For 39 years—from the 12th grade until the middle of 2004—I wrote in the dialect of journalese. I communicated through crisp, direct, no-frills sentences and paragraphs. I wrote, I edited, I coached, I taught--all in that mother tongue.
Then I stopped. I quit the newspaper where I’d spent almost three-quarters of my adult life. And suddenly I felt the tug of another dialect.
It was music, and I wanted to speak it. It did not demand conformance with libel laws or certain length limitations or fairness. All it demanded was a sensation: Wooooooooosh! The moment when your lyrics immediately replicate what just happened in your heart.
I’d been singing with a band of fellow amateurs for the last few years. I’d written songs (again, amateurishly) most of my life, but I rarely showed them to anybody—that was a dialect in which I had little confidence.
But the nice thing about getting older is that eventually you just flip off your insecurities, and so one day last year, on the cusp of 58, I made a proclamation similar to Jesse Jackson’s I-am-somebody decree. I said: I am a songwriter. Not only am I a songwriter, but I am a singer, and I am gonna record my songs.
I bought a relatively cheap digital eight-track recorder and recorded many, many, many mediocre versions of my songs. It was reminiscent of learning a new language, not merely a dialect: Just when I thought I had the variables down, I’d learn there was a new variable lurking out there. What I wanted was the wooooosh between a non-verbalized impulse and the words that describe the impulse. That wouldn’t insure the song was good. But it would give me something emotionally valid to work with.
I wrote a song about a loopy guy who tells the DMV he’s handicapped—broken heart, girlfriend dumped him—and thus needs a parking plaque. I wrote a song about my friend Louis’ desire to act spontaneously. I wrote a song about forever being “almost there…trapped by proximity,” never truly achieving. I wrote a song about spite, about a band that chases the big E chord in the sky, about fixing what’s wrong with soccer—but never with the wooooosh. Those songs never just came to me, rapped on the door and forced their way in. I wanted what I’d enjoyed, on good days, with the dialect of journalese: immediate emotional connection.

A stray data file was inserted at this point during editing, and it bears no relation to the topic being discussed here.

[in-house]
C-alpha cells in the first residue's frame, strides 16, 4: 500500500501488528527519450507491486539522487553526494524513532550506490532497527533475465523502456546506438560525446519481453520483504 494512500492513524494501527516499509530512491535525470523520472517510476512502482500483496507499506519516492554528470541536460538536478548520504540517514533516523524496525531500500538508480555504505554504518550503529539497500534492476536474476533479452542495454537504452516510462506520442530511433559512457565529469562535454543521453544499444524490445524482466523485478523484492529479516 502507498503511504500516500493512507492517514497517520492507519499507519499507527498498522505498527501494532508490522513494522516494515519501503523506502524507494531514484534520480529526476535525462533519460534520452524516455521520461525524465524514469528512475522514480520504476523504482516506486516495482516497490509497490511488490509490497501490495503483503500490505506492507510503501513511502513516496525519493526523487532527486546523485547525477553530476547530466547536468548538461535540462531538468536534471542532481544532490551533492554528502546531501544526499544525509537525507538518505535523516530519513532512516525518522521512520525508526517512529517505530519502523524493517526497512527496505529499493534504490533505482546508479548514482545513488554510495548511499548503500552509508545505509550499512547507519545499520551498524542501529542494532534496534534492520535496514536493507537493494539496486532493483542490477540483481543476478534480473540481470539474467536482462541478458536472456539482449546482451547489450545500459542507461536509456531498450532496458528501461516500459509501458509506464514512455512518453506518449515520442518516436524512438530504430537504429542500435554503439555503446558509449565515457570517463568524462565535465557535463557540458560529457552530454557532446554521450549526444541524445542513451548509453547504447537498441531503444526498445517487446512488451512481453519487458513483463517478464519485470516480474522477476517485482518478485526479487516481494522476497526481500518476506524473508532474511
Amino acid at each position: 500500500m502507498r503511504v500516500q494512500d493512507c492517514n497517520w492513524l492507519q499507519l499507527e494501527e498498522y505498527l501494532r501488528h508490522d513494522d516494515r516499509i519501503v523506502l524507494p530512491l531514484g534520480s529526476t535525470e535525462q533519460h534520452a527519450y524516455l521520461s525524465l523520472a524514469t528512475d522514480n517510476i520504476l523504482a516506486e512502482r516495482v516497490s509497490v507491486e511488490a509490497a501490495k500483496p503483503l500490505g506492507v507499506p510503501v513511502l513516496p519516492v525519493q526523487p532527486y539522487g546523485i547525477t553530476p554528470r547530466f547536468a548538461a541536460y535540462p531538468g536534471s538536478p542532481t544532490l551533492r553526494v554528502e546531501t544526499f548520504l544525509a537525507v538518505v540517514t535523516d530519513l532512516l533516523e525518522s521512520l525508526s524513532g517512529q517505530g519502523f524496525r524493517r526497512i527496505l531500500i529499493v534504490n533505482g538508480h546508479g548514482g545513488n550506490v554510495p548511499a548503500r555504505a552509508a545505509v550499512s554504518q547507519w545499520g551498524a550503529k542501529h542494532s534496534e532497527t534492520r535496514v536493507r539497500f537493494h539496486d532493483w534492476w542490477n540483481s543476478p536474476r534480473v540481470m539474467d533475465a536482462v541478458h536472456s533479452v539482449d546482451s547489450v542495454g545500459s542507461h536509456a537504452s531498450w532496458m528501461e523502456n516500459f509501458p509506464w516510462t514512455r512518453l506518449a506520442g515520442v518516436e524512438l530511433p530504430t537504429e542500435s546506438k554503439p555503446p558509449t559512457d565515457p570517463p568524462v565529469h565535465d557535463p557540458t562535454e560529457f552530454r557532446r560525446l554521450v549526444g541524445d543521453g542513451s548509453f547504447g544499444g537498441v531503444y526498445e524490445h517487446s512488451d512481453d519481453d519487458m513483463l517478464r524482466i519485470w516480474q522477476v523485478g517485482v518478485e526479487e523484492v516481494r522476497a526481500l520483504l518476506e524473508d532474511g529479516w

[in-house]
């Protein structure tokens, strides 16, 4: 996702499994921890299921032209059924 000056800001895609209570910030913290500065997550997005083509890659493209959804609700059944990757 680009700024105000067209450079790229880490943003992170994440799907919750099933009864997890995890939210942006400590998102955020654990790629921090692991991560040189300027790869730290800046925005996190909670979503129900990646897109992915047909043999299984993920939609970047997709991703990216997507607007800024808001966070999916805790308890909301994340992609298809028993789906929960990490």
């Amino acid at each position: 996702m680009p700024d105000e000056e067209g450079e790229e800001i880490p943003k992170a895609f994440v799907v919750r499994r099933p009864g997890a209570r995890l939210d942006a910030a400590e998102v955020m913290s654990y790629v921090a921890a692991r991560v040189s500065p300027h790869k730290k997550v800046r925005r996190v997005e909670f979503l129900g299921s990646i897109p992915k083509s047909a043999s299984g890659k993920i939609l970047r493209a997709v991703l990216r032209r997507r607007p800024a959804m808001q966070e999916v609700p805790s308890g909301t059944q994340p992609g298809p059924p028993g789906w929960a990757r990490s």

And then I was flying back home from Vegas last month and the expression “low expectations,” central to my life, surfaced during an inner monologue and—whoooooosh—I grabbed my pen, pulled the white air-sickness bag out of its pocket and soon beheld my personal proclamation:
My shrink says to me: “You’re a happy little guy
All my other patients whine, could you please tell me why
Nothing ever gets to you?”
I said “Doc, it’s a simple equation.
I greet every day with
I learned early that I am cursed.
I learned early to expect the worst
This two hundred I’m paying you for our weekly assignation
Is a waste that fulfills my
When life gives me lemons, it’s lemons they stay
When I go to trial I don’t get off like O.J.
When I come on to a woman she rejects me at first sight
I expect nothing, and I’m always right
My message to you, Doc, and to all your clients
Is to form a close, unholy alliance
With adversity, loss, disappointment and fear
Make ‘em your friends, have ‘em over a beer
Out goes Mister Righteous Indignation
Let’s welcome home Mister Low Expectations
(I attached a spoken ending that warbled thusly:
“You want to know where all the good times went, baby?
They were never here to begin with.
It’s a jungle out there—and they just cut down your tree.
That’s all right, have a glass of wine on me.
Just remember: the glass is half empty…”
I didn’t know if it was good or bad and I didn’t care. It was the woooosh I was after.
I can’t imagine pouring this out on any other site. In my imagination, a high percentage of people who come to laobserved are writers, accomplished, aspiring or otherwise. You know the torture. As a contributor, I’d like to visit this struggle occasionally.
Meanwhile, if anybody’s interested in hearing that song, send me a message and I will e-mail you an mp4 file made on i-Tunes software. (I’m keeping my expectations low.)
Bob Baker promises to sing a future item for Native Intelligence. Here's his bio.